The Lowdown on the Combat Rifle / Contact Drills Class (CRCD)


The combat rifle/contact drills (CRCD) class has now been running since I opened the Max Velocity Tactical school in May 2013. Since then, I have made significant improvements to the ranges and added the Combat Patrol class. The CRCD curriculum has now settled down into a standard class. I’m writing this post because I think it would be useful to let everyone know exactly what goes on at the CRCD class.

I would admit that I was partially spurred to do this by some comments I saw. They were sent to me by email and were taken from a firearms forum. A CRCD student (unknown) jumped onto the thread and made reference to the class being very ‘basic’.

I feel the need to address this before moving on to the guts of the CRCD class itself. Back in October 2012 I wrote a post titled ‘Good Solid Training‘. Here is a quote from that post:

“A last word on ‘the basics’: It is my experience that what is considered the basics in terms of tactics is really all there is. These ‘basics’ don’t really get any more complicated than they are. As an example, fire and movement: from individual up to Company or Battalion level, fire and movement is what it is. There are variations on how to do it, and some ways work better than others, but there is no super-secret ‘secret squirrel’ technique to it. As an example some of the break contact drills that I lay out as options in ‘Contact!’ and ‘Rapid Fire!’: These are ‘simple drills’ in the tradition of using in combat drills that are simple enough to work under stress: KISS – Keep it Simple Stupid. These are the same drills that are used by the British SAS and SOF.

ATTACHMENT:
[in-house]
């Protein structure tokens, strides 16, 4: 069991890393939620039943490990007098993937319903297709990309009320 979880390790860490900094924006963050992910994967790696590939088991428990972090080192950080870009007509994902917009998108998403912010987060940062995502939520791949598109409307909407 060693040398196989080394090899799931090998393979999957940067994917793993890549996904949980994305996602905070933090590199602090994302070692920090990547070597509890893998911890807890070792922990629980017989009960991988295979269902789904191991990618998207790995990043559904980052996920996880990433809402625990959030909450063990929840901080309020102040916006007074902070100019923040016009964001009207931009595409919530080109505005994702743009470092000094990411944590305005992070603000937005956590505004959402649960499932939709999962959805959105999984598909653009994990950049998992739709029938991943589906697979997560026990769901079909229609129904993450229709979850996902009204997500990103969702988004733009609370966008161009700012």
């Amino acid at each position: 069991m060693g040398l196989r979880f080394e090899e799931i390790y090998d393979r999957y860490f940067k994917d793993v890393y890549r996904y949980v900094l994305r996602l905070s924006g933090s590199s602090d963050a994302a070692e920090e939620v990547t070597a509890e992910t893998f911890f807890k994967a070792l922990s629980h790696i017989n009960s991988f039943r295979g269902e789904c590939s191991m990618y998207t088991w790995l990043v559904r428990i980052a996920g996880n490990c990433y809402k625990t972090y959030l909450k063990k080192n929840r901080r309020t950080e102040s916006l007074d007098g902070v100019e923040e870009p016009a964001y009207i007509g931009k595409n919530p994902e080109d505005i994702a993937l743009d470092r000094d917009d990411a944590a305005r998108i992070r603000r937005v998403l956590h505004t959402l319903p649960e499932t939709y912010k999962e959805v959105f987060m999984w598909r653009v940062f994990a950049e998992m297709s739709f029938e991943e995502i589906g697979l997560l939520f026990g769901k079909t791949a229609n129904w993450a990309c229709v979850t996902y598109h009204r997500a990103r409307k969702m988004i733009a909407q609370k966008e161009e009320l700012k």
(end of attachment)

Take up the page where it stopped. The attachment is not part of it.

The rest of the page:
“The key point here is that it is not making a drill complicated on paper that makes it ‘high speed’. It is making the drill simple and logical enough that can be successfully carried out by trained operators when under enemy contact. The real skill to all this is to train good solid drills but be able to bear up under the stress, pressure and fatigue of being out there for long periods of time; being hot and dehydrated or wet and cold, without adequate sleep and food. That is when it counts. Intestinal fortitude and backbone. That is what separates the more ‘high speed’ operators from the ‘tacticool’ mall ninjas.”

So, is very important to be clear what we mean by ‘the basics’. It is important to conduct the right sort of training, and avoid the tacticool nonsense, where often spurious activities are invented to provide additional nonsense, intended to keep square range paper punching interesting. This is particularly prevalent for those who never progress beyond the square range (which can be equated to transition to field firing), to actual tactical field firing.

I talk about this in detail in my December 2013 post: ‘Clarification on Training‘.

So, now that we have that out of the way, onto the guts of the CRCD class. This class takes place over two days and is designed as both a transition to field firing, and a field firing class. It will take you from individual react to contact drills, up to four-man team break contact drills, and includes an introduction to a squad hasty attack. This is designed to give you the good solid basics of infantry maneuver up to fire team level. Putting modesty aside for a moment, the value that I bring to this is in the instructional environment that I have created, where I’m able to do this with you over the course of two days.

Depending on your level of experience, depends on the level that you reach after the two days. Newbies to light infantry tactics will often go away with an appreciation of the basics and an understanding that they need to do more PT. But let’s not fool ourselves: even the the former military, of whatever vintage, and even the combat veterans, may never have done this sort of specialist small unit training. Even if they did, this is about keeping the knives sharp. Many students benefit from returning for multiple CRCD classes. At each one they improve, and go from splashing about in the shallow end, to swimming lengths. By which I mean their understanding grows, and they start to see beyond the small world of their own rifle sight, to the bigger picture of team mechanics. Shoot, Move, and Communicate dawns on them.